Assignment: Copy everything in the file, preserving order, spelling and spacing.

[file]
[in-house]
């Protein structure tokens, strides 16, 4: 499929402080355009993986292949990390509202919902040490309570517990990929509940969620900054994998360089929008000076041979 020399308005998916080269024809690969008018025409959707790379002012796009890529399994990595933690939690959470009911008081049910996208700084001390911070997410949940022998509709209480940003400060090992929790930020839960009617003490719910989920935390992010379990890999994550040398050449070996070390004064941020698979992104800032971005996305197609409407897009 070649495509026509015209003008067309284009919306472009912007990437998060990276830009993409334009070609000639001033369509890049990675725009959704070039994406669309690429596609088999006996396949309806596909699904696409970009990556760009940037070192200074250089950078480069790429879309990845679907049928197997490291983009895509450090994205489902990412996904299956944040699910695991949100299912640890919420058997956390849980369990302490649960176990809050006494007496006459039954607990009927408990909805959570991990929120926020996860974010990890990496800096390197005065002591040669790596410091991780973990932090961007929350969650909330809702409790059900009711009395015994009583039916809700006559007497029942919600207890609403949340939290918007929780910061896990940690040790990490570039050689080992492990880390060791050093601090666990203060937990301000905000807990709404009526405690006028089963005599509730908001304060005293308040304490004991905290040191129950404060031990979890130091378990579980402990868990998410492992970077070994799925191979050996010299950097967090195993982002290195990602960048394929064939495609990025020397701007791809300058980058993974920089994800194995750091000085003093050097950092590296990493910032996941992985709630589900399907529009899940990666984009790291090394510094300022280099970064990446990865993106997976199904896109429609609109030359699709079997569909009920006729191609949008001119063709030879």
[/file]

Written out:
[in-house]
């Protein structure tokens, strides 16, 4: 499929402080355009993986292949990390509202919902040490309570517990990929509940969620900054994998360089929008000076041979 020399308005998916080269024809690969008018025409959707790379002012796009890529399994990595933690939690959470009911008081049910996208700084001390911070997410949940022998509709209480940003400060090992929790930020839960009617003490719910989920935390992010379990890999994550040398050449070996070390004064941020698979992104800032971005996305197609409407897009 070649495509026509015209003008067309284009919306472009912007990437998060990276830009993409334009070609000639001033369509890049990675725009959704070039994406669309690429596609088999006996396949309806596909699904696409970009990556760009940037070192200074250089950078480069790429879309990845679907049928197997490291983009895509450090994205489902990412996904299956944040699910695991949100299912640890919420058997956390849980369990302490649960176990809050006494007496006459039954607990009927408990909805959570991990929120926020996860974010990890990496800096390197005065002591040669790596410091991780973990932090961007929350969650909330809702409790059900009711009395015994009583039916809700006559007497029942919600207890609403949340939290918007929780910061896990940690040790990490570039050689080992492990880390060791050093601090666990203060937990301000905000807990709404009526405690006028089963005599509730908001304060005293308040304490004991905290040191129950404060031990979890130091378990579980402990868990998410492992970077070994799925191979050996010299950097967090195993982002290195990602960048394929064939495609990025020397701007791809300058980058993974920089994800194995750091000085003093050097950092590296990493910032996941992985709630589900399907529009899940990666984009790291090394510094300022280099970064990446990865993106997976199904896109429609609109030359699709079997569909009920006729191609949008001119063709030879």